Why does Positive Transitions-care Matter?

Schools are in the business of learning. It’s only right that schools devote their energy to practices which get positive results for them. Learning Outcomes are regarded as most or moderately important in the majority of international schools (6).

Research by Mahoney & Barron (2020), however, indicates that transitions-care ranks low in contrast to learning outcomes. There is a contradiction here. Effective transitions-care leads to better learning outcomes. Positive transitions-care should be a much higher priority, because:

  1. Unmanaged mobility inhibits learning. Research (see below) has been circulating since the mid-1990s about the importance of addressing mobility in international schooling.

  2. International schools are transient places where student, parent and faculty goodbyes are commonplace. Ignoring the grief and loss of goodbyes can result in unresolved grief down the track. In fact, SPAN’s Governing Board Member and author of Third Culture Kids: Growing Up Among Worlds, Dr Ruth van Reken maintains that unresolved grief is one of the biggest challenges facing TCKs, including in the Age of Corona when so many were unable to say good goodbyes in the way they had hoped. Additionally, children imitate adults so staff and parents need to be equipped to value and role model healthy emotional wellbeing, which includes how to work through grief and loss.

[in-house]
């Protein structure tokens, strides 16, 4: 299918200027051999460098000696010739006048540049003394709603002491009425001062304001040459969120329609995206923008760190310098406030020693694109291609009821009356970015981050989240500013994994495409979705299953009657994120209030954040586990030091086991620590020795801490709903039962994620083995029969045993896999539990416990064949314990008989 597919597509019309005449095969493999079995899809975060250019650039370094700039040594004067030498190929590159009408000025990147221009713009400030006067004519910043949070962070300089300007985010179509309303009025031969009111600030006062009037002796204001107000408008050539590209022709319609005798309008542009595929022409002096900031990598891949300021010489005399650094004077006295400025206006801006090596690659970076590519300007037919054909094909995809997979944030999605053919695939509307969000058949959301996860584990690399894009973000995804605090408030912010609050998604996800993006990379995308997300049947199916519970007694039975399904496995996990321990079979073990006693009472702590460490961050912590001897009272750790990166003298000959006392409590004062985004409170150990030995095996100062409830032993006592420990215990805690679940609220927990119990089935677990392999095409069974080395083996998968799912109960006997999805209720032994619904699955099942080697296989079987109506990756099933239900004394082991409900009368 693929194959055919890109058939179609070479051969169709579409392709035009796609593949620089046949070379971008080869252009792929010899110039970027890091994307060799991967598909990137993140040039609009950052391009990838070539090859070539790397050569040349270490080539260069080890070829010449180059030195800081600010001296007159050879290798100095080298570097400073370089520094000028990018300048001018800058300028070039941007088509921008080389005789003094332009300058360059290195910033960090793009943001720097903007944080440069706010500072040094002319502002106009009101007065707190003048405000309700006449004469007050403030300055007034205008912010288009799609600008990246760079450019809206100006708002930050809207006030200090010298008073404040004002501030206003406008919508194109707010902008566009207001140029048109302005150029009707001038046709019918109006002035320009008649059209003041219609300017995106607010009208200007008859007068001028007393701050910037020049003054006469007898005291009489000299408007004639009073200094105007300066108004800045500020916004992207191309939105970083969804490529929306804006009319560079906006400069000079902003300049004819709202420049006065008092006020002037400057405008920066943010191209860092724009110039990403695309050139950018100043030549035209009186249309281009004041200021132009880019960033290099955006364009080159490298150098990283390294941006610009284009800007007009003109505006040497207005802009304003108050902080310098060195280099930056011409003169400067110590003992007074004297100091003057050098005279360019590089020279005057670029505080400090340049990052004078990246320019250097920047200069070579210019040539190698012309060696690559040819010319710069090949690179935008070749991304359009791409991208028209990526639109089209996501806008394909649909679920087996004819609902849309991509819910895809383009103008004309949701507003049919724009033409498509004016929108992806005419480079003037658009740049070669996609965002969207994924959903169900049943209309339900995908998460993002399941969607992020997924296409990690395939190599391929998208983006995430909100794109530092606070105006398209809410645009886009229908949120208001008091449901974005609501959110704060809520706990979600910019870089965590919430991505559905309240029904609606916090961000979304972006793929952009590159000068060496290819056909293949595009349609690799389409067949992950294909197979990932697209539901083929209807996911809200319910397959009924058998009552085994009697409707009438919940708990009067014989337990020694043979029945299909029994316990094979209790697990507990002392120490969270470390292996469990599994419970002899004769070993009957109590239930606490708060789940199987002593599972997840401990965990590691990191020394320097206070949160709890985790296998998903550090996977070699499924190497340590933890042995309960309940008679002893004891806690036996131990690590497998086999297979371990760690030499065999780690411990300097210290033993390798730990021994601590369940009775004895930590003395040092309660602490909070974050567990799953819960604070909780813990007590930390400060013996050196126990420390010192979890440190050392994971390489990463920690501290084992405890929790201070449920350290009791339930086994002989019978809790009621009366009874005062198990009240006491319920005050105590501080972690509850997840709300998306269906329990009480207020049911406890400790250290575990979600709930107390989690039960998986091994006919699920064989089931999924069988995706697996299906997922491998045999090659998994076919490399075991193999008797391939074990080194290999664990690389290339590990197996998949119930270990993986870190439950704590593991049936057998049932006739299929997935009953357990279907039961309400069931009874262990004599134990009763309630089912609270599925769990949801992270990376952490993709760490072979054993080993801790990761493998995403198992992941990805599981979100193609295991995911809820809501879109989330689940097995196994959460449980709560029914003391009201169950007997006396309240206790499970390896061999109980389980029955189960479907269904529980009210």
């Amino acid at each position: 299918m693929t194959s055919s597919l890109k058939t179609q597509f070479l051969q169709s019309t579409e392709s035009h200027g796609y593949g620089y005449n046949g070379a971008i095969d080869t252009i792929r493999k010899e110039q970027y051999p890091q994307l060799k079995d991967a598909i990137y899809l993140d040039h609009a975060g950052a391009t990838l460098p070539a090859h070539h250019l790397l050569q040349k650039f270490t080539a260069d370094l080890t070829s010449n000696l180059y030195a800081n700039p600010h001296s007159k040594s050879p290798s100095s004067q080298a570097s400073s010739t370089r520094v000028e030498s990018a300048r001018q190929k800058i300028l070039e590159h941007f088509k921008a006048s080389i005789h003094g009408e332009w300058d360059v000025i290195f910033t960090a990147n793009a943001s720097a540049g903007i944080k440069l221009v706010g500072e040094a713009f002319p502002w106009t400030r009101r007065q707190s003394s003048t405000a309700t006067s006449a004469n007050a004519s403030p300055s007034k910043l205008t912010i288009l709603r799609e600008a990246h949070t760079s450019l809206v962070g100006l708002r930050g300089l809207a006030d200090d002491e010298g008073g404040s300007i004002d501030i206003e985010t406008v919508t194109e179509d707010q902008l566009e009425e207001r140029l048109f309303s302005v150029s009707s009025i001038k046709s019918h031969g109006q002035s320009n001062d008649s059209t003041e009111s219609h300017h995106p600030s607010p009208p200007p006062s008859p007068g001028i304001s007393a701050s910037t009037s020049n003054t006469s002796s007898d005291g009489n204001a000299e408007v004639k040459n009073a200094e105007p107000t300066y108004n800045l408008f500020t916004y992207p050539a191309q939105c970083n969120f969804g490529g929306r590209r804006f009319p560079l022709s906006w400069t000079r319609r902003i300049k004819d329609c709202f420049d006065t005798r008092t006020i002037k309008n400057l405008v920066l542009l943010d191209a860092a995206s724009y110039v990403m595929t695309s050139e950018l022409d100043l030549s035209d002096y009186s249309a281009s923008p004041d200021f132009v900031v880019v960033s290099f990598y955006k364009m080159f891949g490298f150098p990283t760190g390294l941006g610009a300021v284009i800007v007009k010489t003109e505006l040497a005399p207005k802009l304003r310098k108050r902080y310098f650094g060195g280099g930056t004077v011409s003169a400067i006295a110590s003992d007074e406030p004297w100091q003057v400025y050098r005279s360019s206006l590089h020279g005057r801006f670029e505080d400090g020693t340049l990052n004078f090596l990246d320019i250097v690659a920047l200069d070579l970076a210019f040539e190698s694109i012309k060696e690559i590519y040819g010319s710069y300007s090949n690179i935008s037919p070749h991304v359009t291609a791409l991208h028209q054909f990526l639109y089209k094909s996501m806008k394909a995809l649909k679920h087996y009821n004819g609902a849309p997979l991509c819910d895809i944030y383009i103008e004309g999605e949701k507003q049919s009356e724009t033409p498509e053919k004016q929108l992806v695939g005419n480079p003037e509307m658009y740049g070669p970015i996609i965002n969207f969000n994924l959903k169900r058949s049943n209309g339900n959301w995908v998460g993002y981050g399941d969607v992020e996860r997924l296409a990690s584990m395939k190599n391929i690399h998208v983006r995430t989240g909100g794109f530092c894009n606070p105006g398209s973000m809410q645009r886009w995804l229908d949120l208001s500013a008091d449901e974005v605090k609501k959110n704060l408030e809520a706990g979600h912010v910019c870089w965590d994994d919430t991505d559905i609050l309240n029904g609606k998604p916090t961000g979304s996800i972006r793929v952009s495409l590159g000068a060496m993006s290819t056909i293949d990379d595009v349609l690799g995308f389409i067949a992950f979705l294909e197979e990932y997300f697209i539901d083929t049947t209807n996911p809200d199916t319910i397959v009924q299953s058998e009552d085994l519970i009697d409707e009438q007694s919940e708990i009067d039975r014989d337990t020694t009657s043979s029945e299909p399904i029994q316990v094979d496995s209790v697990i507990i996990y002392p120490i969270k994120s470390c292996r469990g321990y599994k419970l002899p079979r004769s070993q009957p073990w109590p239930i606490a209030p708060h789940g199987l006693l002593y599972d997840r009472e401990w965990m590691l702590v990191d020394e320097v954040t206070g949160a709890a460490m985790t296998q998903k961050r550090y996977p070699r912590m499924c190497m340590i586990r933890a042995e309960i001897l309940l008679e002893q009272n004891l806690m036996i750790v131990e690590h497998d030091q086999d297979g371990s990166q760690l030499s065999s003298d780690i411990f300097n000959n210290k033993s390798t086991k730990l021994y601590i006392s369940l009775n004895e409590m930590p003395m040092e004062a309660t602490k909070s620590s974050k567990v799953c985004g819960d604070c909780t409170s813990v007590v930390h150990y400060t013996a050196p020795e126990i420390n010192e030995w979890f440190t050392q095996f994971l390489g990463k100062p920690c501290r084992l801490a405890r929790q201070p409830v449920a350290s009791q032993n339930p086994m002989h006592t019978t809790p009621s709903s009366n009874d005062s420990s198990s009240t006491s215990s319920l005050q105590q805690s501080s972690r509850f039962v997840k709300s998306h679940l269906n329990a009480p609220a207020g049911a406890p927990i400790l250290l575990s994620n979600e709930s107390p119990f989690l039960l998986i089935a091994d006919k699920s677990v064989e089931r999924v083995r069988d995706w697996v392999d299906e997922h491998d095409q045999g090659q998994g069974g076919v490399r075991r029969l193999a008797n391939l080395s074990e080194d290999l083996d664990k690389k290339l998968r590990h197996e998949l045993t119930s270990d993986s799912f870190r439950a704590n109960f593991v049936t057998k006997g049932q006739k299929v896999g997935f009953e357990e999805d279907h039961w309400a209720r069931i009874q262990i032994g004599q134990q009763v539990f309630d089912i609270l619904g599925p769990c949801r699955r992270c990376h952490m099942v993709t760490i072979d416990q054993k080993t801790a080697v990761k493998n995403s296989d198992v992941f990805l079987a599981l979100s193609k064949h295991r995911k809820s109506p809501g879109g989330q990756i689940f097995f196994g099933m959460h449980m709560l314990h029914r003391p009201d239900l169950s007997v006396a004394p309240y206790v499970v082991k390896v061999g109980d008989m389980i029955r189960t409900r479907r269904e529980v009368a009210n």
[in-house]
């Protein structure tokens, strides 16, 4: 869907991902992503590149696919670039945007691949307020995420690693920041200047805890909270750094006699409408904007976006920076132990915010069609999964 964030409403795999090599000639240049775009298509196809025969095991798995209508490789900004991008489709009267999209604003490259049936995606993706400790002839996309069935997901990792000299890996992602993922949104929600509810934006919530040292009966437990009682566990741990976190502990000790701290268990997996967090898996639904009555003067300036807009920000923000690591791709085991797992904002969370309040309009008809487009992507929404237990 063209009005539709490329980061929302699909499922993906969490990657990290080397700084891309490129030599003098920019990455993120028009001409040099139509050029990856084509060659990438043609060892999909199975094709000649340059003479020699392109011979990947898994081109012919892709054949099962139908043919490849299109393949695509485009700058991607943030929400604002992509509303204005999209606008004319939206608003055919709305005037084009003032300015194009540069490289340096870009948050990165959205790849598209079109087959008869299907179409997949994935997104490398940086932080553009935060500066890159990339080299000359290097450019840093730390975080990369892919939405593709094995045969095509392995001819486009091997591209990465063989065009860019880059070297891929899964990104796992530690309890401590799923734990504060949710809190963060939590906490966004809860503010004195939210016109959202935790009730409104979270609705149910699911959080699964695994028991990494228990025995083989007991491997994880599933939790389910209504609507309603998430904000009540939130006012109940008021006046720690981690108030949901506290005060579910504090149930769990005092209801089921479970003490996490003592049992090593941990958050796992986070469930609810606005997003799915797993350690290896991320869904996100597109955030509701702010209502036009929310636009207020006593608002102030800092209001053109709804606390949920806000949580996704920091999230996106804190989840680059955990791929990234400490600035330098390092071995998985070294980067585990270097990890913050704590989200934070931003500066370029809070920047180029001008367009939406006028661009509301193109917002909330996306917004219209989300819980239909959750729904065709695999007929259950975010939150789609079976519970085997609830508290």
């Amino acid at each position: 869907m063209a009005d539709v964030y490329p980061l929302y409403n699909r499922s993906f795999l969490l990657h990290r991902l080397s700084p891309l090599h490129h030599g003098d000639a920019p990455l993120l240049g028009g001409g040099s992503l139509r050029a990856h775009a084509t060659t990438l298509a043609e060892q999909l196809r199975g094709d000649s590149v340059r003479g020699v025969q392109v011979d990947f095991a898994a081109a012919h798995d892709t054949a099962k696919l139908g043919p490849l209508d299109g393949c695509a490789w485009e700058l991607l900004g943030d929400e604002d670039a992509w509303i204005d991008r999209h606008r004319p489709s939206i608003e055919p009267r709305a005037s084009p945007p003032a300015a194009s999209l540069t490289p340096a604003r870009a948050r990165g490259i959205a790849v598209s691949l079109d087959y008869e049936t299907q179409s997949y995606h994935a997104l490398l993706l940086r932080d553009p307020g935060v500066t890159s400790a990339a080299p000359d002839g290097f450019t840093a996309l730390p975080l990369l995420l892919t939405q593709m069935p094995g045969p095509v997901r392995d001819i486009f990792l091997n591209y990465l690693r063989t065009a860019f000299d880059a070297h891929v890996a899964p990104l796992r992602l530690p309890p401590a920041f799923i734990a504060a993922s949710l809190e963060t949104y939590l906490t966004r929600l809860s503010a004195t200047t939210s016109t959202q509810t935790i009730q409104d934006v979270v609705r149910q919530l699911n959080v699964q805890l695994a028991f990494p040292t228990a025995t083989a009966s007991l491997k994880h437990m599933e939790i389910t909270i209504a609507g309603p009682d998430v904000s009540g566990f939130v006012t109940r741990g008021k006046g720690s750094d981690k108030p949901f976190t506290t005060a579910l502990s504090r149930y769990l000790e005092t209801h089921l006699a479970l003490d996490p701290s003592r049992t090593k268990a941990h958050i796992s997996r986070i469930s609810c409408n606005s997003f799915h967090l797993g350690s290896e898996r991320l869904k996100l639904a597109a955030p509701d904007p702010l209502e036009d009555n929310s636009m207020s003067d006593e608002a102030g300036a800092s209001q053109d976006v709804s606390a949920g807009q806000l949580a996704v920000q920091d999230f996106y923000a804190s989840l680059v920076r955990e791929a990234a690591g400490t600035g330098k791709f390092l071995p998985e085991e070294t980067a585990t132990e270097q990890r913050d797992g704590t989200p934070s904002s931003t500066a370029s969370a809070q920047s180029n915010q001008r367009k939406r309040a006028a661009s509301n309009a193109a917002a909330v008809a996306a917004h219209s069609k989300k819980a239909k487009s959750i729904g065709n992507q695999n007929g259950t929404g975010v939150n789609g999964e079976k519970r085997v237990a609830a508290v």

3. Knowledge is power. There is a big difference between unmanaged and managed mobility. When young people are equipped with the language of transitions and understand what to expect from transitions, they are more likely to thrive and adjust better to new surroundings.

  4. Navigating transition is a life skill. Whether it's a new job, marriage, birth of a child, divorce, retirement, death of a loved one or a global pandemic, there is no avoiding transitions. By equipping and supporting our students, parents and staff to navigate one transition, however, moving forward they will be better able to actively engage in the process of transition in all contexts of their lives. Schools have a responsibility to do that.

(6) Barron, J. & Mahoney, E. (2020): Surveying the Landscape: Common Practices, Challenges and Opportunities in International School Transitions-Care: https://globallygrounded.com/transitions-care-research/

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